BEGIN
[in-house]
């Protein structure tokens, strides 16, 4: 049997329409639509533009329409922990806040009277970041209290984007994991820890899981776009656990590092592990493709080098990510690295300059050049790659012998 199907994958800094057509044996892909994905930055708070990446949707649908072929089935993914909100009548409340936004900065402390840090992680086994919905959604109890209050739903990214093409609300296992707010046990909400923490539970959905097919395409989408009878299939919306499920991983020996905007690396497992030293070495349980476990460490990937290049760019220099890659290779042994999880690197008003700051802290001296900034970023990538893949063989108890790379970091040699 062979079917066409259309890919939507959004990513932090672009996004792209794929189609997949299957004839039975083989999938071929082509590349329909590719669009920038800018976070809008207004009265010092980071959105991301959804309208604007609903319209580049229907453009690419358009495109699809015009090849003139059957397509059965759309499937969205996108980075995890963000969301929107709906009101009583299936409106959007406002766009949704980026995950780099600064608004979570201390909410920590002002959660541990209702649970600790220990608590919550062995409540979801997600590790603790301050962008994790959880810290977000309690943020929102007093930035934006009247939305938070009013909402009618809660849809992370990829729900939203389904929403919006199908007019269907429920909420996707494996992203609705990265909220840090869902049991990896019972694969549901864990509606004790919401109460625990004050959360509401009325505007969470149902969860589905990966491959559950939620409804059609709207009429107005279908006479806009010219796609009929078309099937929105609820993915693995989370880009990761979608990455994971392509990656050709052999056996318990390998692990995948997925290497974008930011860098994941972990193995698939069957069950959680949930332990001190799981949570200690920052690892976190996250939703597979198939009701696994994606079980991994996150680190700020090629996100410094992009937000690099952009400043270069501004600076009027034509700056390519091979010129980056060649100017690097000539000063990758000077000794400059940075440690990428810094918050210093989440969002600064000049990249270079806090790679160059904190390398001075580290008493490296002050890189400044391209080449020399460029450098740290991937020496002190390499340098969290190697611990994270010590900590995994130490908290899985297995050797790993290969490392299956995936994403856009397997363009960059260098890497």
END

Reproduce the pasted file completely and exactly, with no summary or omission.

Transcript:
[in-house]
């Protein structure tokens, strides 16, 4: 049997329409639509533009329409922990806040009277970041209290984007994991820890899981776009656990590092592990493709080098990510690295300059050049790659012998 199907994958800094057509044996892909994905930055708070990446949707649908072929089935993914909100009548409340936004900065402390840090992680086994919905959604109890209050739903990214093409609300296992707010046990909400923490539970959905097919395409989408009878299939919306499920991983020996905007690396497992030293070495349980476990460490990937290049760019220099890659290779042994999880690197008003700051802290001296900034970023990538893949063989108890790379970091040699 062979079917066409259309890919939507959004990513932090672009996004792209794929189609997949299957004839039975083989999938071929082509590349329909590719669009920038800018976070809008207004009265010092980071959105991301959804309208604007609903319209580049229907453009690419358009495109699809015009090849003139059957397509059965759309499937969205996108980075995890963000969301929107709906009101009583299936409106959007406002766009949704980026995950780099600064608004979570201390909410920590002002959660541990209702649970600790220990608590919550062995409540979801997600590790603790301050962008994790959880810290977000309690943020929102007093930035934006009247939305938070009013909402009618809660849809992370990829729900939203389904929403919006199908007019269907429920909420996707494996992203609705990265909220840090869902049991990896019972694969549901864990509606004790919401109460625990004050959360509401009325505007969470149902969860589905990966491959559950939620409804059609709207009429107005279908006479806009010219796609009929078309099937929105609820993915693995989370880009990761979608990455994971392509990656050709052999056996318990390998692990995948997925290497974008930011860098994941972990193995698939069957069950959680949930332990001190799981949570200690920052690892976190996250939703597979198939009701696994994606079980991994996150680190700020090629996100410094992009937000690099952009400043270069501004600076009027034509700056390519091979010129980056060649100017690097000539000063990758000077000794400059940075440690990428810094918050210093989440969002600064000049990249270079806090790679160059904190390398001075580290008493490296002050890189400044391209080449020399460029450098740290991937020496002190390499340098969290190697611990994270010590900590995994130490908290899985297995050797790993290969490392299956995936994403856009397997363009960059260098890497």